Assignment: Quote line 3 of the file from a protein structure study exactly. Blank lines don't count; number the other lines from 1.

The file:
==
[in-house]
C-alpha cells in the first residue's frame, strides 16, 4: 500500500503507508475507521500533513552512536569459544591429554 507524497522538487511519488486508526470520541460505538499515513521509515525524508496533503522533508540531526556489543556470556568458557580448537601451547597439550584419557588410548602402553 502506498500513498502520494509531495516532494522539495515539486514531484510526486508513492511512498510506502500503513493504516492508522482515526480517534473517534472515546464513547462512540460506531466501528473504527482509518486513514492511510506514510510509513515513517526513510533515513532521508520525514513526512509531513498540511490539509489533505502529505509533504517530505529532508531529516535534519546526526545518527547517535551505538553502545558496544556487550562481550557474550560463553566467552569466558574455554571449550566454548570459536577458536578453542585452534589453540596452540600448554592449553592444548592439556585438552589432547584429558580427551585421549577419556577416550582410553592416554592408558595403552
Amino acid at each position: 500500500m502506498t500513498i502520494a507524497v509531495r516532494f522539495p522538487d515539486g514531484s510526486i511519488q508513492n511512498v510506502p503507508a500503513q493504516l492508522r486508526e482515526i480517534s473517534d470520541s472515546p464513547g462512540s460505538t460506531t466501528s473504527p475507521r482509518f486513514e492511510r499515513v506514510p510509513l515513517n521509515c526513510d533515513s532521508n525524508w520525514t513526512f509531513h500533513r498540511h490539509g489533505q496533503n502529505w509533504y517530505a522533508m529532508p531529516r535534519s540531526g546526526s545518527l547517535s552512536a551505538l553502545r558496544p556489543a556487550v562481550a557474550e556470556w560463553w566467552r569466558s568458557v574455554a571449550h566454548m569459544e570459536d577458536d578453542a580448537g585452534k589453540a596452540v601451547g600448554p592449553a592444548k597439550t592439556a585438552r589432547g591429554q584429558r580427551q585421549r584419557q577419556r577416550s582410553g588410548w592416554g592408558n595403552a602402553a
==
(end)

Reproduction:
Amino acid at each position: 500500500m502506498t500513498i502520494a507524497v509531495r516532494f522539495p522538487d515539486g514531484s510526486i511519488q508513492n511512498v510506502p503507508a500503513q493504516l492508522r486508526e482515526i480517534s473517534d470520541s472515546p464513547g462512540s460505538t460506531t466501528s473504527p475507521r482509518f486513514e492511510r499515513v506514510p510509513l515513517n521509515c526513510d533515513s532521508n525524508w520525514t513526512f509531513h500533513r498540511h490539509g489533505q496533503n502529505w509533504y517530505a522533508m529532508p531529516r535534519s540531526g546526526s545518527l547517535s552512536a551505538l553502545r558496544p556489543a556487550v562481550a557474550e556470556w560463553w566467552r569466558s568458557v574455554a571449550h566454548m569459544e570459536d577458536d578453542a580448537g585452534k589453540a596452540v601451547g600448554p592449553a592444548k597439550t592439556a585438552r589432547g591429554q584429558r580427551q585421549r584419557q577419556r577416550s582410553g588410548w592416554g592408558n595403552a602402553a